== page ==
comply,  the  England  Cricket   Board cannot get off the ground,
because  their  raison  d`  tre  is  to  integrate  the  national
game  from  the  playground  to  the  Test  arena.  The objective
is for 38 little pyramids  to  exist  within  the national   one,
allowing  money  from  the centre to be be allocated according to
the need and efficiency of each county.

This is the elusive  National  Development   Plan,   which   must
become  practice  rather than theory if the Sports Council are to
start feeding money  from  the   National   Lottery   into  major
cricketing   projects.  Little  is  keen  to  squash  the  common
misconception that "Cricket  Ltd" is wealthy and can  do  without
Lottery  money.  "On  the  contrary," he says, "our entire income
from international cricket  and  television is  only  about  half
the 60 million a year earned by Manchester  United alone.  Unlike
Manchester, we have to keep six national stadiums up to standard.
We  sell  virtually  all   our   tickets  for  Tests  and one-day
internationals now, but the money we are  withholding  from   the
counties  to put into the Cricket Foundation [the charitable fund
which will increasingly be used to regenerate the  game  at   the
grass- roots] will never be enough."

The worry is that public money will not be forthcoming  either if
cricket  is  deemed  to  be richer than it is, or if the ECB take
much longer to start. Jan 1, a full year later than  planned,  is
now the probable date. By then  a  new  chief executive  will  be
in office. A short list of the best candidates  to  succeed  A  C
Smith  will  be  interviewed  again in early May but those in the
running  have been so  closely  involved   for   so   long   with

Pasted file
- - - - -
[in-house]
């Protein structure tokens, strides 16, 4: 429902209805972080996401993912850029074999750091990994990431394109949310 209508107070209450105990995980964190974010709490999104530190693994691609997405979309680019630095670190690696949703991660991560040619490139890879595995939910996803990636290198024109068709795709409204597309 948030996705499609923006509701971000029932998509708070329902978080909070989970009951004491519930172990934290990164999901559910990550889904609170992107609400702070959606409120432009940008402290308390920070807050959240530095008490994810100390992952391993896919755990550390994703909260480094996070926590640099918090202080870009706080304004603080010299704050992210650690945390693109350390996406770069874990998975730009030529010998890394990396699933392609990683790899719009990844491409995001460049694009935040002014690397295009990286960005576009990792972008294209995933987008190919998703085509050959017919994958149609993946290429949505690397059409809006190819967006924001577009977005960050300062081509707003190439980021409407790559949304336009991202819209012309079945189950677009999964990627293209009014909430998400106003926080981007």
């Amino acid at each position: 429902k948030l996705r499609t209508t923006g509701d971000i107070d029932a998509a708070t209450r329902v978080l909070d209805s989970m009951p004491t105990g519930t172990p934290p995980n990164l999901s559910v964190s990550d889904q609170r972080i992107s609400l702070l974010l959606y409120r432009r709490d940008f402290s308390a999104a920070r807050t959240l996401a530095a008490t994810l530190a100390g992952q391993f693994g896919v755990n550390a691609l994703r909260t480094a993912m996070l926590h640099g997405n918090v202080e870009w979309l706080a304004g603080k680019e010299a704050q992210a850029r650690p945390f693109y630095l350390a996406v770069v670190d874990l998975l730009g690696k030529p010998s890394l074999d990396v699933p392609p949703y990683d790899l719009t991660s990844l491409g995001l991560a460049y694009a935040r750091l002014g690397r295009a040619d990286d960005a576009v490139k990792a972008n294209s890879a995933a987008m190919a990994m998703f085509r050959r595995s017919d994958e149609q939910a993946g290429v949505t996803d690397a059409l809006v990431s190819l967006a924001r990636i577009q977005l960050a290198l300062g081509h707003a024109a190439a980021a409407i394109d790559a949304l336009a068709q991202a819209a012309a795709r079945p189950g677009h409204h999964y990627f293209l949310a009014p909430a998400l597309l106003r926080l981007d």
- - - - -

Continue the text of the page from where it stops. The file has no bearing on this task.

county  cricket   that objective vision will be difficult.

Happily, the English game is not deaf to   methods   which   have
helped  to transform Australia`s cricket in  the  last  10 years.
Micky Stewart talks passionately of  the  way  that  the  NatWest
Development  of  Excellence programme now trains the best 13, 15,
17  and  19- year-olds in their tri-annual visits to  Lilleshall.
The  National  Sports Centre in Shropshire becomes at such times,
in   effect,   a   National  Cricket  Academy,  and  apart   from
working   on   their  basic  batting, bowling and fielding skills
(including   throwing,   baseball-style)   these  would-be   Test
cricketers    are    being     advised     on     their  physical
development, diet, a disciplined approach to life and  the   need
to  cherish  the special ethos of cricket itself.

It is as a roving contributor to sessions like  these,  not  just
for  youngsters  but  at  get-togethers by touring England teams,
that Botham`s desire to help could best be   utilised.   He   has
the  aura  which comes from great success and  could  be  used by
England  as Dennis Lillee is by  Australia.  Such  a  role  would
employ   his   gifts   better  than  being  a  selector,  without
compromising his other activities.

Source :: Electronic Telegraph (